3. A case report of recurrent hypokalaemic periodic paralysis in a young male patient

    Directory of Open Access Journals (Sweden)

    Pulin Gupta

    2015-01-01

    Full Text Available A 21-year-old normotensive male patient presented with acute-onset flaccid paralysis with the history of a similar episode a few months back. Clinical and laboratory evaluation revealed lower motor neuron type of flaccid quadriparesis with hypokalaemia, normal anion gap metabolic acidosis, bicarbonaturia and transtubular potassium concentration gradient more than 7. Subsequently, urine acidification test (by ammonium chloride challenge test was performed and diagnosis of renal tubular acidosis was established. The patient ultrasound did not show nephrocalcinosis, and history of recurrent diarrhoea preceding the attack revealed that the patient also had coeliac disease. The patient responded to conservative management (Sohl′s solution and gluten-free diet.

  4. The Price of Paralysis

    Science.gov (United States)

    Thweatt, Steven C.

    2009-01-01

    There are situations in which people feel that it is perfectly acceptable to take no action at all, given a certain set of circumstances. Not only is this a generally unacceptable approach to problem solving, but this type of paralysis can have far reaching and unintended consequences. Since childhood, one has at times held out hope that if he/she…

  5. Sleep Paralysis and Hallucinosis

    Directory of Open Access Journals (Sweden)

    Gregory Stores

    1998-01-01

    Full Text Available Background: Sleep paralysis is one of the many conditions of which visual hallucinations can be a part but has received relatively little attention. It can be associated with other dramatic symptoms of a psychotic nature likely to cause diagnostic uncertainty. Methods and results: These points are illustrated by the case of a young man with a severe bipolar affective disorder who independently developed terrifying visual, auditory and somatic hallucinatory episodes at sleep onset, associated with a sense of evil influence and presence. The episodes were not obviously related to his psychiatric disorder. Past diagnoses included nightmares and night terrors. Review provided no convincing evidence of various other sleep disorders nor physical conditions in which hallucinatory experiences can occur. A diagnosis of predormital isolated sleep paralysis was made and appropriate treatment recommended. Conclusions: Sleep paralysis, common in the general population, can be associated with dramatic auxiliary symptoms suggestive of a psychotic state. Less common forms are either part of the narcolepsy syndrome or (rarely they are familial in type. Interestingly, sleep paralysis (especially breathing difficulty features prominently in the folklore of various countries.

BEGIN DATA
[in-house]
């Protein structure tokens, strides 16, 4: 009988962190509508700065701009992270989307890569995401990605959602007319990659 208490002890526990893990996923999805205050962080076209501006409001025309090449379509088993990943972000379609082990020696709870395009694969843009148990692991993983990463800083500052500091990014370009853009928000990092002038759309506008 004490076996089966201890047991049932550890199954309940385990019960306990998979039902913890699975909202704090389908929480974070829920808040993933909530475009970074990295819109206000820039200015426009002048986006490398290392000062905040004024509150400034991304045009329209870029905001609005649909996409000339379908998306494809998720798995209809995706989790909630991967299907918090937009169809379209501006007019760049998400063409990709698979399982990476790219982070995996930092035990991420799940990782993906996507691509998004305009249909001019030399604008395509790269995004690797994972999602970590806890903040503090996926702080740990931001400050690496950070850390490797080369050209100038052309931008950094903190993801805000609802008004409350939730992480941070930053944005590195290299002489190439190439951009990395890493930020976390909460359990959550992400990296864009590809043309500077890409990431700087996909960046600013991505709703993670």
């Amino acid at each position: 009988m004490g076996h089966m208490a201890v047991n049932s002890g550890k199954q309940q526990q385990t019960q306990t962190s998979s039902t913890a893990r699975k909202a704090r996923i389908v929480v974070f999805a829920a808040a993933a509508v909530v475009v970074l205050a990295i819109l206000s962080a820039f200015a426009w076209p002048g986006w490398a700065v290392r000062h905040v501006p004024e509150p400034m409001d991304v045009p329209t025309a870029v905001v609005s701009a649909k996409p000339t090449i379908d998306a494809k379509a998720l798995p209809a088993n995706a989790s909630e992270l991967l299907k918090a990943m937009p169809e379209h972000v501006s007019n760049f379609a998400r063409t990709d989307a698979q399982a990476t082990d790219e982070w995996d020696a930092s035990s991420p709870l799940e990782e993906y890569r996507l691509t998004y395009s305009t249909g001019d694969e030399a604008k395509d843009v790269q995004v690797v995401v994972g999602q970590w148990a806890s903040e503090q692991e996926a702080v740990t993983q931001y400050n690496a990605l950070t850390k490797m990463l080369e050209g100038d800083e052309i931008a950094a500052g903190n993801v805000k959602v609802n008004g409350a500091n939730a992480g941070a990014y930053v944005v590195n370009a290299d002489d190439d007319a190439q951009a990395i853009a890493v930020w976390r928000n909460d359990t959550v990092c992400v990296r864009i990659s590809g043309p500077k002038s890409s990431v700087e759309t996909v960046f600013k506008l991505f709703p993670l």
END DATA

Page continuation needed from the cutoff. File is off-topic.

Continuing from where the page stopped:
6. Sleep Paralysis and psychopathology

    Directory of Open Access Journals (Sweden)

    Celestine Okorome Mume

    2009-12-01

    Full Text Available The occurrence of sleep paralysis in the absence of narcolepsy is not uncommon in the population. A good number of normal individuals sometimes report the experience of episodes of profound muscular paralysis on waking from sleep in the morning or during the night. These episodes are very disturbing, especially since the individual is generally unable to breathe deeply or voluntarily. Previous studies have suggested an association between isolated sleep paralysis and adverse psychosocial situations though not with any specific condition. A test of the hypothesis that its prevalence may be affected by stressful life situations is presented in this study using orthopaedic patients (suffering from physical injuries and patients with multiple somatic complaints (suffering from psychological disorders as examples of individuals undergoing stressful life experiences. Objectives: The objectives of this study were to find out the prevalence of sleep paralysis in samples of orthopaedic patients and patients who presented with multiple somatic complaints and determine if these rates were significantly higher than the rate in healthy individuals. This study also aimed at determining if there was evidence of psychopathology among orthopaedic patients, and if so to find out if there was significant difference in the degree of psychopathology between the orthopaedic patients and patients with multiple somatic complaints. Materials and Methods: Samples of healthy individuals, orthopaedic patients and patients with multiple somatic complaints were asked to fill out a survey that determined the three - month prevalence of isolated sleep paralysis. They were also scored on the Hamilton Anxiety Rating Scale (HARS. Results: Isolated sleep paralysis was reported by 28% of the healthy subjects, 44% of orthopaedic patients and 56% of the patients with multiple somatic complaints. The degree of psychopathology (as shown by scores on the Hamilton Anxiety Rating Scale in